Josh Jackson, Kansas: We’ve seen all season long what Josh Jackson can do on a basketball court, and one bad game where he got into foul trouble in the first four minutes is not going to change the way that scouts view his ability on the court. The concern with Jackson has nothing to do with basketball. It’s the off-the-court stuff, and it’s his temper. The biggest red flag surrounding him right now is an incident at a bar where he did more than $1,000 worth of damage to a person’s car. He got a few technical fouls this season. Against Oregon, he got into it with Duck players. Whether that affected his play, only Jackson will know, but it’s not all that hard to connect those dots. It’s easier to teach a 19-year old that cares too much to tone it down — the maturity that comes with getting older certainly helps — than it is to get a guy with no heart to be intense and tough, but that’s something NBA teams are going to have to consider when they decide whether to take Jackson in the top three of a draft this loaded.

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Justin Patton, Creighton: Patton is incredibly talented and loaded with promise, but after seeing the dip in his production once Mo Watson went out with a torn ACL — 14.0 points and 6.2 rebounds per game on a 74 percent shooting vs. 11.9 points and 5.8 rebounds on 61 percent shooting post Watson — is concerning. Throw in that he was totally underwhelming against an undersized front line of Rhode Island in a first round loss, and there will be questions asked about whether or not he is a guy that is worth a first round pick.

Luke Kennard, Duke: Kennard, by all accounts, had a terrific season. He’s a skilled scorer that can get his buckets in a number of different ways. He’s a lights-out shooter with an advanced array of moves to create space to get his shot off and a knack for scoring around the rim with both hands. But the concerns with him is whether or not he will be able to do so against guys that are as athletic and strong as NBA wings are. Picking a second round matchup with a South Carolina team loaded with those kind of defenders to have his worst game of the season wasn’t exactly ideal timing.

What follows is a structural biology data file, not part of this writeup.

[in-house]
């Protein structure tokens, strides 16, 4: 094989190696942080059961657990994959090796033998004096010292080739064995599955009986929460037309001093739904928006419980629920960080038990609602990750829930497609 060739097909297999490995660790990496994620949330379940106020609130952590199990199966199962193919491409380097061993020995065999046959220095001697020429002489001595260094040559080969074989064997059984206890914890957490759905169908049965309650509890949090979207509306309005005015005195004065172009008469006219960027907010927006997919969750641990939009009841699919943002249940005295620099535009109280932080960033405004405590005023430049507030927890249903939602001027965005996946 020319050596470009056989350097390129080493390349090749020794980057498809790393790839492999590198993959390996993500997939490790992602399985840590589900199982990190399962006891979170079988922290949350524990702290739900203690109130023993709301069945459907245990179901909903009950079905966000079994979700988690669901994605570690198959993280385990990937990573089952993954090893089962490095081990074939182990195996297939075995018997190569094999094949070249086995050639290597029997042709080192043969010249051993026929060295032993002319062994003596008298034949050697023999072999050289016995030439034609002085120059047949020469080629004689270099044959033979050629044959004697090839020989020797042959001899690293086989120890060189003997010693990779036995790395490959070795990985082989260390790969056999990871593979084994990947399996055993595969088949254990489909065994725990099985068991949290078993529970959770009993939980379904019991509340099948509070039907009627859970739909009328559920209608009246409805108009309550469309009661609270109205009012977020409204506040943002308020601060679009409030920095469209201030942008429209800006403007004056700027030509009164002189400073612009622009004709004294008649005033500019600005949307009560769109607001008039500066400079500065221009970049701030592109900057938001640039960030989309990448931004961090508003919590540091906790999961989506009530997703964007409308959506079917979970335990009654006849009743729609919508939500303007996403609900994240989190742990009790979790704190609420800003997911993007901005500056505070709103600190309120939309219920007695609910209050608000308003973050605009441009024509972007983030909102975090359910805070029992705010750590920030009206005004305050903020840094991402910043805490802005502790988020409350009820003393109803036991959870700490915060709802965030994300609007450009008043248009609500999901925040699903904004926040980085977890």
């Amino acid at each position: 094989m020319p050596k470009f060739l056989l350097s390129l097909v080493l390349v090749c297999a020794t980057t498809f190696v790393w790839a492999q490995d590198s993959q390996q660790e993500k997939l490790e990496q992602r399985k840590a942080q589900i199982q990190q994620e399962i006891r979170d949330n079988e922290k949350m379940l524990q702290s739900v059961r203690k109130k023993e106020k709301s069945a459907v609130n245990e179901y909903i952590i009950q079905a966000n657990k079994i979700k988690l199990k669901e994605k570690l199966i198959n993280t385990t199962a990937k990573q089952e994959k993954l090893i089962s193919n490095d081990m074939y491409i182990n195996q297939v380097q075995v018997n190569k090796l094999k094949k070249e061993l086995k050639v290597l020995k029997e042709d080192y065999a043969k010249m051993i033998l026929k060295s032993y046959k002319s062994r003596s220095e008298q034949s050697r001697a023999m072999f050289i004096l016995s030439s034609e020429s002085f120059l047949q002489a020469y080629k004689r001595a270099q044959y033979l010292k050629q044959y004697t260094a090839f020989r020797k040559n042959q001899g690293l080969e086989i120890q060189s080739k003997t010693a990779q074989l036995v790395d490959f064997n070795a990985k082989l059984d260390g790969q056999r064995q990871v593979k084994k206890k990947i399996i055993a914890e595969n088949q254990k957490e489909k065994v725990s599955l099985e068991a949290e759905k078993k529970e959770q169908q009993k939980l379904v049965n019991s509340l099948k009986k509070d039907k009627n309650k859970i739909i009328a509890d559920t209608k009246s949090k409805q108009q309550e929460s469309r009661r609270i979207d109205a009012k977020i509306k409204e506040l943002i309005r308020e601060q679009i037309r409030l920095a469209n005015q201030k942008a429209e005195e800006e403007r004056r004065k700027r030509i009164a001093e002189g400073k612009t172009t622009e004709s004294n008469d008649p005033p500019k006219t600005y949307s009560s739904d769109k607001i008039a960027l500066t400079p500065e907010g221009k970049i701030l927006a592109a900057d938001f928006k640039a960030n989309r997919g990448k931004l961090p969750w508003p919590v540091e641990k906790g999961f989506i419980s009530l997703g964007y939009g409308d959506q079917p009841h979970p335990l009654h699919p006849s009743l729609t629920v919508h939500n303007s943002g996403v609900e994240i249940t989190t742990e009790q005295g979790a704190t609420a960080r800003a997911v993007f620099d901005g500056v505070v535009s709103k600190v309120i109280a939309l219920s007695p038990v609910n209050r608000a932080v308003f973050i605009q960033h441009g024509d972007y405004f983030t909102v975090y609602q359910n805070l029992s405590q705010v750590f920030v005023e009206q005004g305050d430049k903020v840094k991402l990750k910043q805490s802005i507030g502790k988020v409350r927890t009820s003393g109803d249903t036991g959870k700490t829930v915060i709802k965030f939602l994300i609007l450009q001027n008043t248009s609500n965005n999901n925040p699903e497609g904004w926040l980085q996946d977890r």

Josh Hart, Villanova: Hart does everything well, and he certainly proved throughout the season that he had improved on the things that he needed to improve — shooting, playmaking, ability off the dribble. But the concern with Hart is whether or not he’s going to be able to get his own shot when the guys he plays against are bigger, quicker, more athletic and just as tough as he is, and the way Villanova bowed out of the tournament — with Hart being unable to create a shot or draw a foul on a drive to the rim — is a perfect summation of the concerns NBA teams have about him.